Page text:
I was so excited at the start of the year. My van was nearing completion and I had new work ready to print. I was all set to drive around the county with my books; Pevsner's Cumberland and Westmorland Buildings of England and Cumbrian Villages. Then Covid -19 changed all that. Initially I was unable to create, I was worried about family, friends and for myself.
I pulled myself together and developed a routine. A routine felt safe. Luckily the weather was fine and bright and I started my daily walks. Taking along my camera, I started charting Mother nature and all the changes in the landscape especially the hedgerows. I regained my creative resolve and after my walks I would sit in my van and sketch the personalities of the pandemic.
I watched Spring turn into Summer; daffodils and crocuses, bluebells and then wild poppies. The hedgerows were fragrant with blossom and I had hope despite the growing number of deaths that I felt the need to acknowledge during the daily briefings.
I talked to fellow artists that were struggling as income fell away and all the uncertainties that brings. I joined in with Matthew Burrow's @artistsupportpledge and started to offer cards and prints and friends bought a few items.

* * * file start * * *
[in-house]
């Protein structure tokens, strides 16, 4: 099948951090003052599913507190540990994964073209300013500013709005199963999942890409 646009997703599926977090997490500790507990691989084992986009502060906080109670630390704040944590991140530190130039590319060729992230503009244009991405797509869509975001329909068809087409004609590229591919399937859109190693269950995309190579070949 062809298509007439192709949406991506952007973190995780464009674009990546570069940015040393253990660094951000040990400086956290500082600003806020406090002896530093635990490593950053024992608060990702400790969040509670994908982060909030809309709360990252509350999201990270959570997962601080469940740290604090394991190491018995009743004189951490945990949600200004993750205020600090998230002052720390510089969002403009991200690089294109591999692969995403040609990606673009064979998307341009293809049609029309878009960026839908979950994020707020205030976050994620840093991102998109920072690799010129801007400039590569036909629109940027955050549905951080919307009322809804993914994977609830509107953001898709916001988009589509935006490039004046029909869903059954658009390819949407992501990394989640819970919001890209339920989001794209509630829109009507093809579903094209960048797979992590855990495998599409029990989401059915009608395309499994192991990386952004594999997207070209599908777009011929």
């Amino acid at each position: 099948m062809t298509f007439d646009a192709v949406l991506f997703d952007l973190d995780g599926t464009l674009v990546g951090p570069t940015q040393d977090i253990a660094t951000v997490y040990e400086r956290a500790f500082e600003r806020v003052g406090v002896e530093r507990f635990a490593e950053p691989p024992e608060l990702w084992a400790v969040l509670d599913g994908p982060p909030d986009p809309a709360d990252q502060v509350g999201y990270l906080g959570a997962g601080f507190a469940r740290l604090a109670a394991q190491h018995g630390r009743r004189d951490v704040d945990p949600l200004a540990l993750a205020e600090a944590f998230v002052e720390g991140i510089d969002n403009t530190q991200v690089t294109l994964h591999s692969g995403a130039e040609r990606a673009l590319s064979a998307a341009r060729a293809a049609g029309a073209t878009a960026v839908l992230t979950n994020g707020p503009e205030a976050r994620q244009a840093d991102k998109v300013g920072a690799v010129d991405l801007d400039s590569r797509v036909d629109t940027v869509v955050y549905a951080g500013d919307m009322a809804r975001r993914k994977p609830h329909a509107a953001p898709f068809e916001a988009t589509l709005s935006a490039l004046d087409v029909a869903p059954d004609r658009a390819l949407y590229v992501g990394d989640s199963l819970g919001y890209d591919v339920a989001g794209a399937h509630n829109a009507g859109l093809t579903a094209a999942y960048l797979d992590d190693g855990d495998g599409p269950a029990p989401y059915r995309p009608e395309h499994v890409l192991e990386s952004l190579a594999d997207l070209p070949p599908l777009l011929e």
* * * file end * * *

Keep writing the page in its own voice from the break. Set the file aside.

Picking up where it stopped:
I had a few on-line orders but couldn't fulfil them because my printer was closed.
"The measure of intelligence is the ability to change"Albert Einstein
When we were finally allowed to travel, I took my van to Harrington to photograph the catholic church for a commission I had been asked to complete. Returning with my photograph I painted one of my pen and watercolour sketches. When I shared it online it caught the attention of a friend who requested another commission.
Suddenly my little watercolour paintings were getting lots of attention particularly people wanting their houses painted. Had people suddenly reconnected with a love of their homes after spending so much time in them during the lockdown? Word of mouth and Facebook shares on Beautiful Cockermouth and Allonby Classified sites has kept me busy with new commissions ever since.
All painted on Khadi paper with locally made pigments and mounted on acid free pastel-coloured mounts they form a cohesive collection. People love the deckle edge and the way I find a softness in the buildings. I don't do any prints and so as long as I can get a supply of Khadi paper and mounts cut to size I am self-sufficient.
These watercolours were never meant to be my work for sale, they were part of my holiday fun but they are currently keeping me busy and At Work. I have adapted to survive.